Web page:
of a voiced frame is in fact the dominant frequency in that frame. One way of finding the pitch is to cross correlate the frame. This will strengthen the dominant frequency components and cancel out most of the weaker ones. If the 2 biggest data point magnitudes are within a 100 times of each other, it means that there is some repetition and the distance between these two data points is the pitch. Predictive Coefficients are also found in each separate frame. The gain and the filter coefficients are found using Levinsons method. The transfer function of the time varying digital filter is given by:

H (z)

RESEACH WORK LPC is used to estimate the basic speech parameters that are needed to reconstruct the original signal. These parameters include Voice, Pitch, Gain and predictive coefficients (ak). Firstly, we divide the speech signal in frames of length 30ms. These frames start every 20mSec. Thus each frame overlaps with the previous and next frame. Shown in the figure below: The summation is computed from k=1 to k=10. This is 10th order Levinson Recursion. This means only first 10 coefficients are transmitted to the LPC synthesizer. To compute the coefficients we use the auto-correlation method. This is selected because in this method the denominator of the above equation has all roots in the unit circle guaranteeing system stability. If the frame is voiced then pulse train is used to represent it with non-zero taps at the start of pitch period. If the frame is unvoiced then white noise is used to represent it and a pitch 0 is transmitted.

Figure 1: Audio signal to separate frames After separating frames, LPC analyzer involves a decision making process of finding if the frames are voiced or unvoiced. To determine if the frame is voiced or unvoiced you need to find out if the frame has a dominant frequency. If it does, the frame is voiced. If there is no dominant frequency the frame is unvoiced. If the frame is voiced you can find the pitch. The pitch of an unvoiced frame is simply 0. The pitch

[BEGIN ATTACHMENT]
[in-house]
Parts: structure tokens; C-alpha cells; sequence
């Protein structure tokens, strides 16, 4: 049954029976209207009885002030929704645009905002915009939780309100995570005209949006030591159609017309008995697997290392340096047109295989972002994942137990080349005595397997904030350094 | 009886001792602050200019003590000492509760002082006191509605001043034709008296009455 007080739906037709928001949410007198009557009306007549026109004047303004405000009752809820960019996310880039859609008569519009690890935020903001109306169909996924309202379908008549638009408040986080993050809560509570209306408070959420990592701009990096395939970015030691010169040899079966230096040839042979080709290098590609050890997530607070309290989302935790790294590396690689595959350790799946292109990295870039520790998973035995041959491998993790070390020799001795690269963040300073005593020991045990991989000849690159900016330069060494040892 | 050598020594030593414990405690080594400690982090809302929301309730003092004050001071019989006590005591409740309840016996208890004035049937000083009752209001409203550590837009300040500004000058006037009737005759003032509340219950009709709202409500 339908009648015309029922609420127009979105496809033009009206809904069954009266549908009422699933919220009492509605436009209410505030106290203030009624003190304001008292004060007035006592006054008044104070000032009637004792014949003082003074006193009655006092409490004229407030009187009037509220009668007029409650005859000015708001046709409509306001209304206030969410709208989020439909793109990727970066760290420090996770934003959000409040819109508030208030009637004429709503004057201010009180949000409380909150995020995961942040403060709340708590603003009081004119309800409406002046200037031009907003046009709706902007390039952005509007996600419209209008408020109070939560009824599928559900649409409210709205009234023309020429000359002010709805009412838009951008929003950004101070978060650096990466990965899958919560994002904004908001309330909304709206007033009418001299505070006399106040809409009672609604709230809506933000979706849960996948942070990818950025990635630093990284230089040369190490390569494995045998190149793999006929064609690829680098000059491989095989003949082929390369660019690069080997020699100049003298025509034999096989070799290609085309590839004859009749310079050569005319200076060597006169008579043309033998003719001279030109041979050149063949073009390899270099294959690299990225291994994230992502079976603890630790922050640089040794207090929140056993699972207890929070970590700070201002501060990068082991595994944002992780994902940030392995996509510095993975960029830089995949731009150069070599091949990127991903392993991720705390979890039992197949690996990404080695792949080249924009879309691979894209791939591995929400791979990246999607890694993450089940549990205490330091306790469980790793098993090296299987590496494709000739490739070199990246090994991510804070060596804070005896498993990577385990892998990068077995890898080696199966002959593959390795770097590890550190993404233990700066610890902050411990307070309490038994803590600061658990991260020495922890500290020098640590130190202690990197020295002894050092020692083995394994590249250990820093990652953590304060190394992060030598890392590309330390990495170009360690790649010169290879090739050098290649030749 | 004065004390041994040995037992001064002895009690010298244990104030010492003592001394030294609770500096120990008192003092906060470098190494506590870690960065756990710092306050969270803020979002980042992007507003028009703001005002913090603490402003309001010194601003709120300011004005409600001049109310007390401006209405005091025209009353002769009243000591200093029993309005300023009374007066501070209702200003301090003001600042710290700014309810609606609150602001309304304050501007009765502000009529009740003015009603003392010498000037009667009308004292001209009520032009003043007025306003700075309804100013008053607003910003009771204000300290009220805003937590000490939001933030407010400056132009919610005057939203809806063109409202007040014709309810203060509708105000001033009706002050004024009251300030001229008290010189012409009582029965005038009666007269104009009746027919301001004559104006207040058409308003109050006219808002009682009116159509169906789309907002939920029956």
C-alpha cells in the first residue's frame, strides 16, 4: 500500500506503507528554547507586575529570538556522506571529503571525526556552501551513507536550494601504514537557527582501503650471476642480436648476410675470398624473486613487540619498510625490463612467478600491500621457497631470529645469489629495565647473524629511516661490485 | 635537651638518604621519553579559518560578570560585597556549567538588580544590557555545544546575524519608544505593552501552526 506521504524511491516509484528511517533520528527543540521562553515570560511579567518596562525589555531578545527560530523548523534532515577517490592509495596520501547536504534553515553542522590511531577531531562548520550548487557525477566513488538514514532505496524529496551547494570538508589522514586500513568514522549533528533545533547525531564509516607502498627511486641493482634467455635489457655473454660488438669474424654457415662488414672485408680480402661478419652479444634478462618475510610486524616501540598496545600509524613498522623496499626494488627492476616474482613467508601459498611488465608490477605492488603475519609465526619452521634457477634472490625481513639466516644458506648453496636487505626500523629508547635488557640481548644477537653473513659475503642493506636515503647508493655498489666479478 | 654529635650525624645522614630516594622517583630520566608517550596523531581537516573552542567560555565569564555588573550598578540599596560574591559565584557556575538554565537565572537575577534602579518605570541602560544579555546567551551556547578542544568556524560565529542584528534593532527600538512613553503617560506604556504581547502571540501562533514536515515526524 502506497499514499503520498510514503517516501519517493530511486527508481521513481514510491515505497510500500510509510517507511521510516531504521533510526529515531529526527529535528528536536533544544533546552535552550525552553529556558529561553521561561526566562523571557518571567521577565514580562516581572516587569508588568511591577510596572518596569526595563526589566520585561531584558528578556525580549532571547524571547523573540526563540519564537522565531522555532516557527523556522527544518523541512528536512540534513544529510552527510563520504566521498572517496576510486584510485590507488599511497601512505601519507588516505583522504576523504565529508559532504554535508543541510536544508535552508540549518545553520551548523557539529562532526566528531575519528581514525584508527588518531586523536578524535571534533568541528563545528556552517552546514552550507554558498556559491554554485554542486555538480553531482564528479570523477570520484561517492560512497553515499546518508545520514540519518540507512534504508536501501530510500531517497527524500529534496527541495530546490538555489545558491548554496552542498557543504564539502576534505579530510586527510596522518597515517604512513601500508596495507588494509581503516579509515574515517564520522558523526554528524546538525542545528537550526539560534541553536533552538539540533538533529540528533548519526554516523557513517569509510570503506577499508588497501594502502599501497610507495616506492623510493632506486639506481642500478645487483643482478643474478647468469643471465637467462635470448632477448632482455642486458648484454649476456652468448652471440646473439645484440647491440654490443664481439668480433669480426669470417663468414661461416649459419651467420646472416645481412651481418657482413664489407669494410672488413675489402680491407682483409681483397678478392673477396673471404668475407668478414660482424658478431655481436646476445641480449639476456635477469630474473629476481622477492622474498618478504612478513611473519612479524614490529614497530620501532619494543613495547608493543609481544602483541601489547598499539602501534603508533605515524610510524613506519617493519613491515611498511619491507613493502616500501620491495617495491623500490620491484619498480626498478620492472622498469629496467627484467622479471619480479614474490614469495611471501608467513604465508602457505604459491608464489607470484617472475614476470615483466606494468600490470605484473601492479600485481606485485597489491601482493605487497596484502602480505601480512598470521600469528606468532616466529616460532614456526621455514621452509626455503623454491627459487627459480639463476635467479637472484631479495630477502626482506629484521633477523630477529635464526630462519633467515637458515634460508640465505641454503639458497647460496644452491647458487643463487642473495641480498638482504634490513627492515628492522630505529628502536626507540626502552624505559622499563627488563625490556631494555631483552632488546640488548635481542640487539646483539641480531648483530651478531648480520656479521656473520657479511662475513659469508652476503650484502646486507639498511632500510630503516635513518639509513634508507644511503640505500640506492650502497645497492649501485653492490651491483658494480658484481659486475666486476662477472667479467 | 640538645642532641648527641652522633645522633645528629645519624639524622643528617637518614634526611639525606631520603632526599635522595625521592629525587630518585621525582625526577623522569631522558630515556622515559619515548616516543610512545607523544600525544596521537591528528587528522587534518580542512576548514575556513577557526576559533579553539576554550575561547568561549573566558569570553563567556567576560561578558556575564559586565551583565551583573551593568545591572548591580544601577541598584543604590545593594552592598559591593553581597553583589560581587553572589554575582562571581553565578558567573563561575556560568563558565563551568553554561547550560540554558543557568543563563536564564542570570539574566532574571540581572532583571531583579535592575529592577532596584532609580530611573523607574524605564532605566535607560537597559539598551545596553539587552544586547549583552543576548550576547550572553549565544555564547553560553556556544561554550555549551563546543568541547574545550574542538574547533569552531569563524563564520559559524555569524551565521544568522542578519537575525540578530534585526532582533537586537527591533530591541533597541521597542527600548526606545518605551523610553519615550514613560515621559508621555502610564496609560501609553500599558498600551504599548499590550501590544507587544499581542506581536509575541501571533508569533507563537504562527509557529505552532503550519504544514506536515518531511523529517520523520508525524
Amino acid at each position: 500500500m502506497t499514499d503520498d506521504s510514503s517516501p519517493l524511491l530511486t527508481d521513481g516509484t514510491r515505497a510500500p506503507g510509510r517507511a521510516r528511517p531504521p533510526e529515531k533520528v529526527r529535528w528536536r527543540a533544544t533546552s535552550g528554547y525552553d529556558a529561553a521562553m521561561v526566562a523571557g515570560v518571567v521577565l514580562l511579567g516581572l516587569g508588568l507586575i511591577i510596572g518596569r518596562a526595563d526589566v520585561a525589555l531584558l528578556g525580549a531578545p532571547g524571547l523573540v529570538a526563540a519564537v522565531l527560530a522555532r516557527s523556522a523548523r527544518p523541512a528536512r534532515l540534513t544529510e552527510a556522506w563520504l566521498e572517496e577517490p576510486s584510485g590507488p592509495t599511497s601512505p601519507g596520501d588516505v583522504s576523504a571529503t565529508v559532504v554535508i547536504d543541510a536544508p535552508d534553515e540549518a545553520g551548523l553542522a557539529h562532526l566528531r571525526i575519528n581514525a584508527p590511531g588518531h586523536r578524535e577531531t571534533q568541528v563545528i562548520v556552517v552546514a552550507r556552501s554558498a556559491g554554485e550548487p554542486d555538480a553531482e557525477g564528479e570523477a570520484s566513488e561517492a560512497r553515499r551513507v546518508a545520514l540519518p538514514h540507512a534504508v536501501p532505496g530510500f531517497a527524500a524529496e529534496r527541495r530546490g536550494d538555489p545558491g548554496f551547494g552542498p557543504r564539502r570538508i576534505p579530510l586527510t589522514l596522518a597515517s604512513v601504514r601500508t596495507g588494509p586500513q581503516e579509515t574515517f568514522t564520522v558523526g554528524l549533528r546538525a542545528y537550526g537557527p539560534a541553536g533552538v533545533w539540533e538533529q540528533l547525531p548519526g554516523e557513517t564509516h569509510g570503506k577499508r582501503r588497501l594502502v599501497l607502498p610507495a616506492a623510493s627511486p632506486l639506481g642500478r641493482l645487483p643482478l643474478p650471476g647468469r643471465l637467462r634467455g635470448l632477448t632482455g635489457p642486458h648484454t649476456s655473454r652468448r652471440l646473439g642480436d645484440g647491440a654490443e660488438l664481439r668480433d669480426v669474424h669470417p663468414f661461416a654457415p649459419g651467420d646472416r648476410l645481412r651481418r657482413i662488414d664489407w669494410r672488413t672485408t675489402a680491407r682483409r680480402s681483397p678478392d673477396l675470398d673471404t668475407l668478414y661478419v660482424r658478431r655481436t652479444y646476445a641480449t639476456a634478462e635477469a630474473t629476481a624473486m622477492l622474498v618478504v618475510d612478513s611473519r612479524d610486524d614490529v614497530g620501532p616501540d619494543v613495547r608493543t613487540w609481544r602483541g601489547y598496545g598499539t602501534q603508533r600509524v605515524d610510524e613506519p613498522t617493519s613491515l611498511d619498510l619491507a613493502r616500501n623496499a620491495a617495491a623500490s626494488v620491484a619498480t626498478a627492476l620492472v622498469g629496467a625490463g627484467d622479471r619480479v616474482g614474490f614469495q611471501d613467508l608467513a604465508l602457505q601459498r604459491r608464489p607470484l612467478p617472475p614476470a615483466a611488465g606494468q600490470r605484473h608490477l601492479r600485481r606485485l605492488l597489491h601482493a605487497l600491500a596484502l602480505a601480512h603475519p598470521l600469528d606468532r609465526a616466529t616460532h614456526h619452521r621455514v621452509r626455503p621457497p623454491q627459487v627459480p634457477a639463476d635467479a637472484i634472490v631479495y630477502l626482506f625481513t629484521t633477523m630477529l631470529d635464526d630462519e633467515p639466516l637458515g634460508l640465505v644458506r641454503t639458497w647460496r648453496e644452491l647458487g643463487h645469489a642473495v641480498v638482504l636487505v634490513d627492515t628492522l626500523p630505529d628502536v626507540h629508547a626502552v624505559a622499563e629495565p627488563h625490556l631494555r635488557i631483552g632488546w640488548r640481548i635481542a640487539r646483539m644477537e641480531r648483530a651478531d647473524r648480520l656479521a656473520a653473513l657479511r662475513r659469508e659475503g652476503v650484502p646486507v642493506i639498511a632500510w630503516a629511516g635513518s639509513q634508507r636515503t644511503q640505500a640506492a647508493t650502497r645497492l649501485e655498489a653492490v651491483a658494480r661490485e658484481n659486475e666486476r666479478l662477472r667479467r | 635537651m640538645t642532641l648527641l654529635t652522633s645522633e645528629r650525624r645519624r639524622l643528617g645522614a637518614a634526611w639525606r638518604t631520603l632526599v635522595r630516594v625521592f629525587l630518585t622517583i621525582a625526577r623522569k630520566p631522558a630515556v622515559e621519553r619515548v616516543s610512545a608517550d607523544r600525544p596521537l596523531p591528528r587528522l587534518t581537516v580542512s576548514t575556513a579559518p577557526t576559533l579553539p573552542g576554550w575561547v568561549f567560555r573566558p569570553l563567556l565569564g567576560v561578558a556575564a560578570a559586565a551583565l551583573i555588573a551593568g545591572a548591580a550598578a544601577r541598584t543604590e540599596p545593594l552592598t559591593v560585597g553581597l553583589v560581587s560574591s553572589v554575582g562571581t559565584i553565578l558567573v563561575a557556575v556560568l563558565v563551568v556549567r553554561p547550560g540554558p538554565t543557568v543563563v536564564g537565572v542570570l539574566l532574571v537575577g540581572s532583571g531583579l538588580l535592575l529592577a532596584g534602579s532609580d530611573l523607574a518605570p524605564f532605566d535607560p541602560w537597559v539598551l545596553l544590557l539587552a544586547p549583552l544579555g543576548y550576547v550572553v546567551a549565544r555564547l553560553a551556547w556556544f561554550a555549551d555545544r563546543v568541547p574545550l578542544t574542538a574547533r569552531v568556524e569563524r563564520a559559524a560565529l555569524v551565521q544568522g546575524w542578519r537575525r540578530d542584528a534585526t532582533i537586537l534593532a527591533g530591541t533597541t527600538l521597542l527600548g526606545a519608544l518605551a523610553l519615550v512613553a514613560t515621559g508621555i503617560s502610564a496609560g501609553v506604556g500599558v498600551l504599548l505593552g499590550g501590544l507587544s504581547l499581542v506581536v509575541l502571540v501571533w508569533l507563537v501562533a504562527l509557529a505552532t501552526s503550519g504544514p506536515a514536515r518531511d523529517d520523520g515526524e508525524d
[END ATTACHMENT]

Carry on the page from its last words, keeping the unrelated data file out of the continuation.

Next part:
Figure 2: Model of the LPC coder The speech signal is then reconstructed by arranging all the frames together with the help of the information sent.



Figure 3: Block diagram of the LPC system RESULTS ANALYSIS After analyzing subjectively and objectively, the compressed signal is not fully comparable to the original signal but the distortion is not undetectable and all parameters are falling in acceptable range. MR. MUHAMMAD JUNAID ASHFAQ has completed his FSc from Pakistan International School, Riyadh in 2009 with A GRADE. Now he is a student of Telecommunication Engineering in University of Engineering and Technology, Taxila. He has previously written a research paper with the title: Job Saturation in Global Telecom Industry.

Figure 4: Input Speech Signal (test1)

MR. SAAD SHAHID KHOKHAR has completed his FSc from F.G Degree colloge for men, Wah Cantt in 2009 with A GRADE. He was awarded a MERIT SCHOLARSHIP CERTIFICATE in 2008 for obtaining A+ grade in FSc part-I. Now he is having a 4 year BSc program in the field of Telecommunication Engineering at University of Engineering and Technology, Taxila. He has previously written a research paper with the title: Job Saturation in Global Telecom Industry. I. REFERENCES [1] M. H Johnson and A. Alwan Speech Coding: Fundamentals and Applications, to appear as a chapter in the Encyclopedia of Telecommunications, Wiley, December 2002. [2] L. R. Rabinere and R. W. Schafer, Digital Processing of Speech Signals, Prentice- Hall, Englewood Cliffs, NJ, 1978.

Figure 5: LPC reconstructed signal As you see, both the signals are very much likely. The distortion is because of the lossy nature of the system and channel.

[3] B.S. Atal, M. R. Schroeder, and V. stover, Voice Excited Predictive Coding System for Low Bit-Rate Transmission of speech, Proc. ICC, pp.30-37 to 30-40, 1975.